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### Using Units and Variables to Make Sense of Word Problems

```Date: 05/24/2004 at 17:05:29
Subject: word problems

I am having a hard time changing a word problem into a formula in
order to get the results.  For example:

Apples cost \$1.50 per pound and pears cost \$2.30 per pound.  A total
of 8 pounds of apples and pears were bought, and the price was \$14.00.
How many pounds of pears were bought?

I don't know how to start it.

apples = x (1.5)
pears = y (2.3)

1.5x + 2.3y = 8
x + y = \$14.00

Can you help me?

```

```
Date: 05/25/2004 at 17:00:44
From: Doctor Ian
Subject: Re: word problems

You're on the right track, but you are getting confused about the
units and how they relate to your equations.  Let's look at a few
ideas that might make the problem easier for you.

The first thing I'd do is express everything in pennies, rather than
dollars, because that would let me work with integers instead of
decimals, and they tend to be better behaved.  So we have

apples at 150 cents per pound
pears  at 230 cents per pound

8 pounds of apples and pears combined for 1400 cents
How many pounds of pears?

Well, the amount you spend on apples is the price per pound, times the
number of pounds:

(pounds of apples)(price per pound of apples)

And the amount you spend on pears is the price per pound, times the
numbers of pounds:

(pounds of pears)(price per pound of pears)

And this all has to add up to 1400 cents:

1400 cents  =  (pounds of apples)(price per pound of apples)
+ (pounds of pears)(price per pound of pears)

We know the prices per pound:

1400 cents  =  (pounds of apples)(150 cents/pound)
+ (pounds of pears)(230 cents/pound)

And we know something else:  If we have P pounds of pears, then we
have (8 - P) pounds of apples!  Do you see why?  So we have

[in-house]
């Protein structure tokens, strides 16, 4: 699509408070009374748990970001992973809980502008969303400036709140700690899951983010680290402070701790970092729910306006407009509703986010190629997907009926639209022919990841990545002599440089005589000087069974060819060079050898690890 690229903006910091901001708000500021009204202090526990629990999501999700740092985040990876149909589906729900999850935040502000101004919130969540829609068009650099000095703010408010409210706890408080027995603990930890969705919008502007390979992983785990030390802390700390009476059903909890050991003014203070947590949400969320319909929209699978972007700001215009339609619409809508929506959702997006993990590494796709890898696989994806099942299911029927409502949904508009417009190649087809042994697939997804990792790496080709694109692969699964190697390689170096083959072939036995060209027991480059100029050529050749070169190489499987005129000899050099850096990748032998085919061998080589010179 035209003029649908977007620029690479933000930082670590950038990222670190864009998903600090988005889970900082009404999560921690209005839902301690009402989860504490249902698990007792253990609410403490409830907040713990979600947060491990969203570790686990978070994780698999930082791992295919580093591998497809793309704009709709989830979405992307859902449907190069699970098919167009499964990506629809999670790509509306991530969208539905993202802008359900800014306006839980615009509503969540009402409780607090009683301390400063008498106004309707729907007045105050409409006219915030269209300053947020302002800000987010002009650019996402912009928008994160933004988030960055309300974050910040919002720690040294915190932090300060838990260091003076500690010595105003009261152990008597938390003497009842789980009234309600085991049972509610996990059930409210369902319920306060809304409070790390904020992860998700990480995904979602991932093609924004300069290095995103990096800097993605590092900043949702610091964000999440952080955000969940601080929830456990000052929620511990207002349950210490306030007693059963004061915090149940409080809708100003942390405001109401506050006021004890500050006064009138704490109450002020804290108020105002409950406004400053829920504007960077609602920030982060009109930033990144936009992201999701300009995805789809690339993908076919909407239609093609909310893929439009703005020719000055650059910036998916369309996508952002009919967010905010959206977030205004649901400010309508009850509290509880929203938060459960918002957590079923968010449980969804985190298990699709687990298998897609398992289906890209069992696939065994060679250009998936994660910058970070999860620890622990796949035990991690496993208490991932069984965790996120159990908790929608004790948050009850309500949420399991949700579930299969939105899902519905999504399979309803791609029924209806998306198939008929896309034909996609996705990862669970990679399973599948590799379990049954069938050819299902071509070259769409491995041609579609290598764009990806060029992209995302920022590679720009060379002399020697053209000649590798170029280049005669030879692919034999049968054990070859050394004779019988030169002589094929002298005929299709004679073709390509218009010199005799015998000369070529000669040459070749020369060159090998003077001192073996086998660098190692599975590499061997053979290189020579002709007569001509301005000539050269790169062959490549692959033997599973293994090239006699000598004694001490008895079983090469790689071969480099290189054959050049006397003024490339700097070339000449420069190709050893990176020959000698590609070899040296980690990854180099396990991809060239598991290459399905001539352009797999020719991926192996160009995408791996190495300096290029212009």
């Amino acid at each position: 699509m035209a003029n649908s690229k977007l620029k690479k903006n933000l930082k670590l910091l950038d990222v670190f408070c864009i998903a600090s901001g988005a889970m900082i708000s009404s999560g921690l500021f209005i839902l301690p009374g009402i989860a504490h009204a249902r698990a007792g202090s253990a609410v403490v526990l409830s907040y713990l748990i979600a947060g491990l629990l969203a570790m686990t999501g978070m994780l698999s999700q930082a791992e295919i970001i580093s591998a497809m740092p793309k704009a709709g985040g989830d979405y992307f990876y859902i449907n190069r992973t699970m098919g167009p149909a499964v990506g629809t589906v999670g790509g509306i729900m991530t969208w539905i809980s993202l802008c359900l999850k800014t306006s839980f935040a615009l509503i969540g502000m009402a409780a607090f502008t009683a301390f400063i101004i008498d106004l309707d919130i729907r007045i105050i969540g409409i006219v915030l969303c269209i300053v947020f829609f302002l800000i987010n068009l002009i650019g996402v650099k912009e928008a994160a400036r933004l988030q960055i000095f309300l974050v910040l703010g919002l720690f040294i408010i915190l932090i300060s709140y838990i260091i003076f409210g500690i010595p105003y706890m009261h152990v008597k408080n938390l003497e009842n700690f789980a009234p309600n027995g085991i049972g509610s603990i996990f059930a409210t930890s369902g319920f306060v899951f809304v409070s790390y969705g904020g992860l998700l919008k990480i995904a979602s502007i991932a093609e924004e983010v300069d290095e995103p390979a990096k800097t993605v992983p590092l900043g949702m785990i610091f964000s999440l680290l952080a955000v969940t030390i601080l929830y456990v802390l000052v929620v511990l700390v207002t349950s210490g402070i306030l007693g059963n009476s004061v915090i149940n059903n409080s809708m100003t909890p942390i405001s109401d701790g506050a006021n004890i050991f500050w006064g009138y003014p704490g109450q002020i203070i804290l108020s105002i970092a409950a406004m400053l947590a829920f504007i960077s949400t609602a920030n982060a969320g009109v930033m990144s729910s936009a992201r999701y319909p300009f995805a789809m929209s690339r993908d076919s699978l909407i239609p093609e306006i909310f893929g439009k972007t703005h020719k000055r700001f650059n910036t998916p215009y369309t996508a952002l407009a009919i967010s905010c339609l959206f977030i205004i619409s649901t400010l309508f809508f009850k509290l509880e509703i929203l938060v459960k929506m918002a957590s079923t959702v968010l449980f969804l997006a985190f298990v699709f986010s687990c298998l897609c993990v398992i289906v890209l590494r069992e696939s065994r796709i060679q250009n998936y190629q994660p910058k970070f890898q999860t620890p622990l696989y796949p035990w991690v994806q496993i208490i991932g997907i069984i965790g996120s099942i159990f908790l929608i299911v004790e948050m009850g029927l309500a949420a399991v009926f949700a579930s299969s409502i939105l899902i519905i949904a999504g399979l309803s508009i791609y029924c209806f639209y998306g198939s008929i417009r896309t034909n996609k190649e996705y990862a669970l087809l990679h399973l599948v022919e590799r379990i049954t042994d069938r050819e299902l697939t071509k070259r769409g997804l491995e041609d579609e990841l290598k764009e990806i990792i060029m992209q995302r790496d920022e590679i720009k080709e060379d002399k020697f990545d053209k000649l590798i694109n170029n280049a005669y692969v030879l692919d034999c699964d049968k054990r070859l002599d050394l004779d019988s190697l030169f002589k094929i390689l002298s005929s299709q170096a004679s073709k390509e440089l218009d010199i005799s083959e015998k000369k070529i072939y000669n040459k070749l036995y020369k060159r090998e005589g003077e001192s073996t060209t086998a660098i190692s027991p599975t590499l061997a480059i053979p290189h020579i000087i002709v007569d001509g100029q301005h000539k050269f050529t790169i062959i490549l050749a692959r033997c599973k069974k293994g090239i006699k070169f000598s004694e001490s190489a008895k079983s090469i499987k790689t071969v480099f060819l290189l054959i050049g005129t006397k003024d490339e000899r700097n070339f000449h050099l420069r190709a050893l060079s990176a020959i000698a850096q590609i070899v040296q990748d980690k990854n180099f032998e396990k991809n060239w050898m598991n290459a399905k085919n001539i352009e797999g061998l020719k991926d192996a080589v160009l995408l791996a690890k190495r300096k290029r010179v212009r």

1400 cents  =  (8 - P pounds)(150 cents/pound)
+ (P pounds)(230 cents/pound)

After checking to see that the units work out (if we multiply pounds
by cents per pound, we get cents; and we'll add cents to cents on the
right, which matches cents on the left), we can get rid of them:

1400 = (8 - P)(150) + (P)(230)

And now we just have to solve for P, to find what we were looking for.

A couple of things to note here:

First, I used words instead of variables for as long as possible,
because it's usually easier to look at words and see if what you have
makes sense.  It's faster to jump right in with variables, but as they
say, you can't make mistakes fast enough to get the right answer.  :^D

Second, it's usually a good idea to leave units in for as long as
possible, since mismatches in units are one of the best ways to catch
equations that haven't been set up properly.  For example, looking at

1.5x + 2.3y = 8

x +    y = \$14.00

for the second equation to make sense, the units of x and y would have
to be dollars.  But then the first equation becomes

(1.5 ___)*(x dollars) + (2.3___)*(y dollars) = 8 pounds

which means that the units on 1.5 and 2.3 must be pounds per dollar,
instead of dollars per pound.  If you'd left the units in, you'd have had

(1.5 dollars/pound)*(x dollars)
+ (2.3 dollars/pound)*(y dollars) = 8 pounds

and that would have told you right away that there was something amok
with the equation.

Does this make sense?

- Doctor Ian, The Math Forum
http://mathforum.org/dr.math/
```
Associated Topics:
Middle School Word Problems

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